Over the past three years, Girl Scouts of the Colonial Coast has received funds from Alcoa Foundation that they have used to provide enriching STEM experiences to at-risk girls living in Hampton, Va. With this year’s increased funding, Girl Scouts will expand the success of that program throughout the region, intending to serve 400 girls in grades K-12 through “fun with a purpose” STEM programs. Activities are designed teach girls flexible and practical approaches to problem solving, as well as encourage them to develop critical thinking and teamwork skills. Funding will also allow Girl Scouts of the Colonial Coast to connect girls with community partners who offer STEM opportunities, including Nauticus and Norfolk State University, and provide STEM learning kits for troops to use at meetings.

Girl Scouts of the Colonial Coast will continue to use funding from Alcoa Foundation introduce girls in at-risk communities to STEM. The United States Census Bureau reports that 11.3 percent of the population in Virginia lives below the poverty line, and Girl Scouts of the Colonial Coast serves several cities in Virginia where the number of individuals living below poverty line are much higher. According to Girl Scouting Works: The Alumnae Impact Study, girls who participate in Girl Scout programs, even for a brief period of time, report that the experience had a significant, positive impact on several key indicators, including sense of self, leadership, community involvement, commitment to social causes and civic engagement. Girl Scouts of the Colonial Coast is dedicated to reaching out to girls in at-risk areas of the community to offer them supportive role models and leadership opportunities framed in the STEM programming provided through Alcoa Foundation funding.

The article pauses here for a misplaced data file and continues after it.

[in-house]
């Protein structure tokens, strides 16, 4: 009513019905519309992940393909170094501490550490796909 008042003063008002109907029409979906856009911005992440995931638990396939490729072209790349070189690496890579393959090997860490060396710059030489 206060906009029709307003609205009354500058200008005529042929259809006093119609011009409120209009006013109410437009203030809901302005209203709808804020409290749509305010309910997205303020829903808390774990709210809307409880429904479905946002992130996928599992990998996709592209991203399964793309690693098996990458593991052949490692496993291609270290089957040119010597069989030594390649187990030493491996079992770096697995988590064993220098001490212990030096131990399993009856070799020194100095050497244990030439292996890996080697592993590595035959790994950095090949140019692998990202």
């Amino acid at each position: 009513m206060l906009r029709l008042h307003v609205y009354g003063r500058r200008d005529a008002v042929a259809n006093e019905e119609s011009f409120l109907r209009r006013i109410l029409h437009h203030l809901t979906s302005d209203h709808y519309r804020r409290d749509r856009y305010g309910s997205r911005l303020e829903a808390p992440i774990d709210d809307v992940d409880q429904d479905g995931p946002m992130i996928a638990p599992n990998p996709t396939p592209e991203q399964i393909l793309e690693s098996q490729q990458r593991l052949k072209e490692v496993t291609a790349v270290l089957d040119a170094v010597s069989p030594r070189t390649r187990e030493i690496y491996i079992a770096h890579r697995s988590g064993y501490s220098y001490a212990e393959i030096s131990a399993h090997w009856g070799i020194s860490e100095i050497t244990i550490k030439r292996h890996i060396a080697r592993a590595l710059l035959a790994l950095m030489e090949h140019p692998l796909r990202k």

Alcoa has a long history of supporting Girl Scouts, starting with a national partnership formed in 2012 to honor the 100th anniversary of Girl Scouts. Alcoa gave a major gift to support Forever Green, an environmental initiative encouraging Girl Scouts to complete projects focused on waste reduction, energy conservation and rain gardens. Since then, a special Gold Award scholarship has been instituted and more funds to support special STEM program have been presented to councils.